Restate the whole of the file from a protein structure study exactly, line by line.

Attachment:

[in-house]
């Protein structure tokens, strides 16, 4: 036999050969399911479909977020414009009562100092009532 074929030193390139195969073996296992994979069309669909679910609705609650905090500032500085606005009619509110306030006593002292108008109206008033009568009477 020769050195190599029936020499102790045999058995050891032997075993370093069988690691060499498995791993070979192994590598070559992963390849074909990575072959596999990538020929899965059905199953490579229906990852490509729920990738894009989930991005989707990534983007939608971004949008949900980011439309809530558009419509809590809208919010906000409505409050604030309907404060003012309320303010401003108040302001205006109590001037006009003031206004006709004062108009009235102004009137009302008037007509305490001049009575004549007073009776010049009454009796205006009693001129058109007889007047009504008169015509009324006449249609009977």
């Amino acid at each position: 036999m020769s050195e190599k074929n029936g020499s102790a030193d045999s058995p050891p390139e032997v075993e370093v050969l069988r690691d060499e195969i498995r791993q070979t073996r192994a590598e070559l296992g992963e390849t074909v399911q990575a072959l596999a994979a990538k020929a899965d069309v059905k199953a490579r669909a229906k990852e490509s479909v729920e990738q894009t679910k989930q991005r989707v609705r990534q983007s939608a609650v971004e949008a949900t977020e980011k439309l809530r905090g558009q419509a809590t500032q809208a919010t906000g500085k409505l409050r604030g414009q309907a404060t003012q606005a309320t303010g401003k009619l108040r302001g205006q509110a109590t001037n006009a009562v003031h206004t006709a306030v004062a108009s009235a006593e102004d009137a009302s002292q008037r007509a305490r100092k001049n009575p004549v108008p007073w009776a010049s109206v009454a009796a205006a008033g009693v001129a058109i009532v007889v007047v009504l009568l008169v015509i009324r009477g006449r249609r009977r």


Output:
[in-house]
């Protein structure tokens, strides 16, 4: 036999050969399911479909977020414009009562100092009532 074929030193390139195969073996296992994979069309669909679910609705609650905090500032500085606005009619509110306030006593002292108008109206008033009568009477 020769050195190599029936020499102790045999058995050891032997075993370093069988690691060499498995791993070979192994590598070559992963390849074909990575072959596999990538020929899965059905199953490579229906990852490509729920990738894009989930991005989707990534983007939608971004949008949900980011439309809530558009419509809590809208919010906000409505409050604030309907404060003012309320303010401003108040302001205006109590001037006009003031206004006709004062108009009235102004009137009302008037007509305490001049009575004549007073009776010049009454009796205006009693001129058109007889007047009504008169015509009324006449249609009977």
């Amino acid at each position: 036999m020769s050195e190599k074929n029936g020499s102790a030193d045999s058995p050891p390139e032997v075993e370093v050969l069988r690691d060499e195969i498995r791993q070979t073996r192994a590598e070559l296992g992963e390849t074909v399911q990575a072959l596999a994979a990538k020929a899965d069309v059905k199953a490579r669909a229906k990852e490509s479909v729920e990738q894009t679910k989930q991005r989707v609705r990534q983007s939608a609650v971004e949008a949900t977020e980011k439309l809530r905090g558009q419509a809590t500032q809208a919010t906000g500085k409505l409050r604030g414009q309907a404060t003012q606005a309320t303010g401003k009619l108040r302001g205006q509110a109590t001037n006009a009562v003031h206004t006709a306030v004062a108009s009235a006593e102004d009137a009302s002292q008037r007509a305490r100092k001049n009575p004549v108008p007073w009776a010049s109206v009454a009796a205006a008033g009693v001129a058109i009532v007889v007047v009504l009568l008169v015509i009324r009477g006449r249609r009977r």